Asimov’s data revolution

Wed Jul 21, 2021
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Isaac Asimov commented that modern science gathers knowledge faster than society gathers wisdom. We can see this tension in the domain of data policy and practice, where unprecedented and increasing data availability is coupled with unprecedented and increasing questions about how to use that data well.

Constructive exploration

The Open Data Institute’s (ODI’s) Public Policy team is undertaking an ambitious new international project, called ’Experimentalism and the Fourth Industrial Revolution’, under the ODI’s Evidence & Foresight programme. We are exploring how data policymakers and data practitioners can work in more innovative and experimental ways to adapt to, and leverage, the fast-moving societal and economic challenges and opportunities around new data availability and associated digital technologies.

Part 1 of this project focuses on new parameters in data policy and practice, and will consider it from three workstreams running in parallel. We’ve named this workstream after Isaac Asimov.

On 19 July 2021, the ODI in partnership with the Office for National Statistics (ONS) and the Behavioural Data Science Group at the Alan Turing Institute convened an online roundtable of international representatives from government, academia, business and civil society for candid and constructive exploration of practical opportunities around this frontier topic in the UK economy and public sector. We’re sharing some of the insights from the meeting here to open up the learnings and broaden the discussion as we prepare a more substantive report for the autumn.

Roundtable provocations

Provocation 1: Information vs wisdom – Dr Mahlet (“Milly”) Zimeta, Head of Public Policy, ODI

Some key questions:

  • Are the ways we did things under old paradigms still fit for purpose under new paradigms?
  • If new ways of doing things are needed, how will we develop them? And what do we need to address in order to do so?
  • What are the criteria for a good experiment, worth doing and done well?1

Provocation 2: Data futures – Dr Jeni Tennison OBE, Vice President and Chief Strategy Adviser, ODI

Some key questions:

  • How might data availability and data use change how different parts of our society and economy relate to each other?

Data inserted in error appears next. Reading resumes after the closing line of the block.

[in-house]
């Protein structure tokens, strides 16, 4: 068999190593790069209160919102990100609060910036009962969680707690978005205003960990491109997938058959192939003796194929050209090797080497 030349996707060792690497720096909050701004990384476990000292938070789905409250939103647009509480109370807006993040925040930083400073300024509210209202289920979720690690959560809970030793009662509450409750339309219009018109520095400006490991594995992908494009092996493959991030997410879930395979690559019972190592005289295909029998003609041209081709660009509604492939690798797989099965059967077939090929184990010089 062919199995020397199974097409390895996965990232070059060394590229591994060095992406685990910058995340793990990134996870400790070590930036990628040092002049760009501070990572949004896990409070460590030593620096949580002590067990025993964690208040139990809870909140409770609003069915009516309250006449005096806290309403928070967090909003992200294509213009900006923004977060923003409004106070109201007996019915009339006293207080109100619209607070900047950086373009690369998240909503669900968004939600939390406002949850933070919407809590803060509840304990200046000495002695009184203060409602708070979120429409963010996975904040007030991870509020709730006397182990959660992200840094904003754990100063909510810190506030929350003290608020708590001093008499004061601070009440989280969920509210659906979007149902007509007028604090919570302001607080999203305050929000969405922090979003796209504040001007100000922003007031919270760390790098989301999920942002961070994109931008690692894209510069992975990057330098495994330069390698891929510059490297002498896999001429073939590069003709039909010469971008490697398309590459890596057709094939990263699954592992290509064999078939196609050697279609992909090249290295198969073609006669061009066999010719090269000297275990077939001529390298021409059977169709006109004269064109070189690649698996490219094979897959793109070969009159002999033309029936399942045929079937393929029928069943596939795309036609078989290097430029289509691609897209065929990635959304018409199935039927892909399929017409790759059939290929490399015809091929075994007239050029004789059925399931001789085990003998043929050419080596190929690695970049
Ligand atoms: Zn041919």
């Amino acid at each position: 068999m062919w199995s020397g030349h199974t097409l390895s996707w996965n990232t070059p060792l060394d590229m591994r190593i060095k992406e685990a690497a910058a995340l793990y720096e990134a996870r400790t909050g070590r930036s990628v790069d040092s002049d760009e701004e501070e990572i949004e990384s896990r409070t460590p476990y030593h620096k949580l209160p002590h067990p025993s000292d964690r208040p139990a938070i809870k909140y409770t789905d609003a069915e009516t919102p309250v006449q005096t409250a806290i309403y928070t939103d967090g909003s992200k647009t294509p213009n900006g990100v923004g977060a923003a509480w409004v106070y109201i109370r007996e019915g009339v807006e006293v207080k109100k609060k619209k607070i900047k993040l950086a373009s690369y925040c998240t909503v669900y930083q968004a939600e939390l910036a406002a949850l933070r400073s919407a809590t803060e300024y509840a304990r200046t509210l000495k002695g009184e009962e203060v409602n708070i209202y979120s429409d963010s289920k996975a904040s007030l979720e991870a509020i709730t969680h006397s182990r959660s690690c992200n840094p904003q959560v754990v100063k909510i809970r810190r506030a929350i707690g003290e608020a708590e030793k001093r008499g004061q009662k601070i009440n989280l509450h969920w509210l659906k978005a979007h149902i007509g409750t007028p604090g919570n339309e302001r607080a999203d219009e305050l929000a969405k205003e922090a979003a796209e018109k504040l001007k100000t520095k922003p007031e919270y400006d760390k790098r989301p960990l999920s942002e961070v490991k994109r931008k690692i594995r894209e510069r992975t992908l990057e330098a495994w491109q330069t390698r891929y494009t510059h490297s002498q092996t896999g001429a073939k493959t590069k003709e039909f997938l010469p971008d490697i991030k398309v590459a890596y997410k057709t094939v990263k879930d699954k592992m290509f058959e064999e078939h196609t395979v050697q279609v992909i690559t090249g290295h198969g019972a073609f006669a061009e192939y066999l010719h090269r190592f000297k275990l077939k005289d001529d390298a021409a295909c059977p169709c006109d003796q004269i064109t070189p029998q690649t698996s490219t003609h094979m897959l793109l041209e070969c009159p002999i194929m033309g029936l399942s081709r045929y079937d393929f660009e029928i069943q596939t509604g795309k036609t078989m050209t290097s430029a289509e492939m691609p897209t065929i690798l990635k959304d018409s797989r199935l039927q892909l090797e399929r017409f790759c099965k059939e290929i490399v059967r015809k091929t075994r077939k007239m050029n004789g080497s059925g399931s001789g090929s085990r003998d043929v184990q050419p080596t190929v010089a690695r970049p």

• How are contemporary uncertainties around data use different from uncertainties we might have had in the past?
  • How should policymakers engage with circumstances where there are few useful precedents?

Provocation 3: Estonia’s data transformation – Sigrit Siht, Director of Data Policy, Government of Estonia

Some key questions:

  • How can we adapt to adapting in data policy and data practice?
  • Could innovation in data policy help strengthen the relationship between people and their governments?
  • What helps create the conditions for experimentation to be met with optimism and trust?

Provocation 4: New data sources – Tom Smith, Managing Director of Data Science Campus, Office for National Statistics

Some key questions:

  • What is the difference between new sources of data, and existing data sources being used in new ways?
  • Why can’t this wait for a few more years until we have more evidence or more confidence about how to do it?
  • What is the kind of data you would most want access to, and how would you use it?

Provocation 5: New kinds of analysis – Professor Ganna Pogrebna, Lead for Behavioural Data Science, The Alan Turing Institute

Some key questions:

  • When does a kind of analysis stop becoming ‘experimental’ and start becoming ‘established’?
  • What role can experimentalism play in navigating ‘decision problems’ and ‘unknown unknowns’?
  • What kind of analysis would you like to be able to do, and what challenges would you use it to address?

Provocation 6: New societal expectations – Hetan Shah, CEO, The British Academy

Some key questions:

  • Should the scope of the ambition be to experiment within the parameters we already have?  Or to test and change the parameters?
  • Who has the social licence to experiment?  And who has the power to experiment?
  • Do challenges to experimentalism apply to data policy and practice?  Can data policy or practice help address challenges to experimentalism in other areas?

Get involved

We’ve created a summary note with a distillation of the high-level themes and observations that emerged in discussion. It’s a ‘living document’ and we welcome and encourage reader comments on it, as part of a community of practice, and to inform how the project develops. A full report will follow in autumn.

The summary note also includes a Resource Guide that we hope you find useful, and that you can contribute to. If you would like to explore any of these ideas and opportunities further with any of the event partners, or in collaboration with us together, we’d be keen to hear from you.  Some immediate practical opportunities might be around ODI Research Fellowships, opportunities for experimentation training events with the Behavioural Data Science Group at the Alan Turing Institute, as well as training workshops there in behavioural and data science for practitioners and policy makers. We’d also be open to co-developing case studies, projects, or activities: there’s more about our relevant work in these areas in this Resource Guide. And if there are projects or resources that you’d find useful but that don’t seem to exist, do let us know in this document – we or others in this community of practice might be able to develop them.

There’s more about the project here where you can also sign up to the project mail-list for updates and opportunities, contact the team on [email protected], or look out for our news on Twitter: @ODIHQ